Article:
Bring More Authentic Empathy to Your Instructional Development Efforts

With the Right Balance on the Team and with a Facilitated Group Process

This has worked for me since I started doing both back in 1979. The following is an adapted excerpt from a 1984 article published in the NSPI (now ISPI) Journal…

The Group Process in Instructional Development

A group process in the Analysis effort is somewhat similar to a Nominal Group Technique (NGT) is used to achieve consensus.

But, unlike NGT, it forces discussion and achievement of group consensus in less time and without a rigidly prescribed process. The group decides the internal parameters of the process given only a set of guidelines regarding the outputs to be produced. The NGT process requires pre-prepared, specific data-gathering instruments that are completed in isolation by each participant before group discussion. The process we facilitate is more flexible but requires the design of the specific questions to be addressed based on the previous answers obtained.

Although this does not avoid potential dominance by the stronger personalities of the group, it will probably create the political buy-in required to sell the validity of the final outputs. Validation and additional data gathering can be accomplished in later phases of curriculum/course designs, task analysis, and course development.

The group facilitator must possess the skills to manage a dynamic group situation. The group participants should include:

  • Subject Matter Experts
  • Master Performers
  • Management from the target learners/Performers
  • New hires from the target performer group

Each of the above participant groups brings a unique and valuable perspective to the analysis meeting.

  • Subject Matter Experts can tell you almost everything you need to know (and more) about a given topic.
  • Master Performers can temper those ideals with the realities of day-to-day performance.
  • Management can tell you what is important, what performance they really want, how it can be measured, and what they want in the way of training formats, delivery methods and flexibility, maximum lengths, and anything you choose to ask them while you’ve got them.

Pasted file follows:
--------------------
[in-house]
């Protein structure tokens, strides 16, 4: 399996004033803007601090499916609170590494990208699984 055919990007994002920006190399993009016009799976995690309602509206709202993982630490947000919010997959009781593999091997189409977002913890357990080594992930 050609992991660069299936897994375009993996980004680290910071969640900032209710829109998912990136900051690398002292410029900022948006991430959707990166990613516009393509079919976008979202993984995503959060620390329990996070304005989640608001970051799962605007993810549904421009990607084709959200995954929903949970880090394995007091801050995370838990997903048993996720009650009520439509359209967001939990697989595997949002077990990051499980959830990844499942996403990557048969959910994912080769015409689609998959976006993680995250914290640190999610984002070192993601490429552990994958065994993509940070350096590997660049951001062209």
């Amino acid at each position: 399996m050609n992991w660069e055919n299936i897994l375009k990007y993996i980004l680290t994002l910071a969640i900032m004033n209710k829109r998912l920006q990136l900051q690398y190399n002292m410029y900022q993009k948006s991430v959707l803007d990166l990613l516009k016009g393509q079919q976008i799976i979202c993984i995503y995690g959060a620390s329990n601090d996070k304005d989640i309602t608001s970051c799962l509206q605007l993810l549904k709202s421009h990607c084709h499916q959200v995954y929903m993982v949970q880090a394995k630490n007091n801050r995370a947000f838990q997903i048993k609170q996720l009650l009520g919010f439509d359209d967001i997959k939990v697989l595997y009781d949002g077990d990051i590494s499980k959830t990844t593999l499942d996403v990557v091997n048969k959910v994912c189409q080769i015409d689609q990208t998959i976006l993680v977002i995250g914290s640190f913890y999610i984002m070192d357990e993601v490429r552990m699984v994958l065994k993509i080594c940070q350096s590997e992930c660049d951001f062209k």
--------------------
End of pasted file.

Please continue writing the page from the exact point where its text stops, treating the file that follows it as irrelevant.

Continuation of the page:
• New hires can provide a perspective on what prerequisites should be and can provide input on what things are the easiest and the most difficult to learn.

The group process forces a consensus on what the desired/ideal performance is. This is especially useful for complex work environments with multiple jobs such as design engineering or manufacturing engineering.

Creating this consensus via a group of the right people will create organizational buy-in. This form of needs analysis should be performed at the organizational level to determine where within the organization training emphasis can and should be placed. Starting off down the road of training development with this kind of credibility can lead to greater support for your activities in both the development and implementation phases. The field will have a greater comfort level because you’ve been set off on the right path, and it is one that’s directed at performance first and subject matter second.

The tradeoff made with the group process is in the depth and accuracy of the data, given the typical time constraints. Even a group made up of varied and knowledgeable people can cover limited territory in a two- or three-day meeting. Of course, with more time, this is easily resolved.

Because the organization has probably never put itself down on paper in black and white as this process will, it probably does not have a consensus view of what it looks like and what it does. Each person involved probably looks at the job or organization quite differently. This is the charge of the facilitator—to build a consensus model of the performance in a potentially difficult situation. But once the group has this common reference framework established, the continued analysis of training knowledge and skill requirements becomes easier to do and easier to sell later.

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See the rest of this original 1984 article as a 5 page PDF:

Models and Matrices – 5 page PDF, published in NSPI’s (ISPI’s) Performance & Instruction Journal, November 1984 – This was the first publication of the Performance and Enabler Analysis methods for ISD using a Facilitated Group Process that I have been using since 1979 and as an ISD consultant starting in 1982.

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In the late ’80s I had branded my 3 ISD methods as PACT.

In the early ’90s I started a series of articles in my firm’s quarterly newsletters about the Phases in PACT at the ADDIE level – as opposed to the Curriculum Architecture level.

See this quarterly newsletter article on Analysis from the Spring of 1993 – here.

I prefer to use teams for both Analysis & Design – and if called for – in Development – of performance-based Instruction (Job Aids and/or Training).

I have many books that address performance-based Instructional Analysis – going back to my first solo effort “lean-ISD” (1999), as it is central to both my Instructional methods (PACT) and to my Performance Improvement Consulting methods (EPPI).

4 of my last 5 books addressed – and covered “HOW TO” do a performance-based set of Analysis methods:

  • Conducting performance-based Instructional Analysis
  • The 3 Ds of ThoughtFlow Analysis
  • performance-based Lesson Mapping
  • Structured Social Learning

See all of my books on my Amazon Authors Page:


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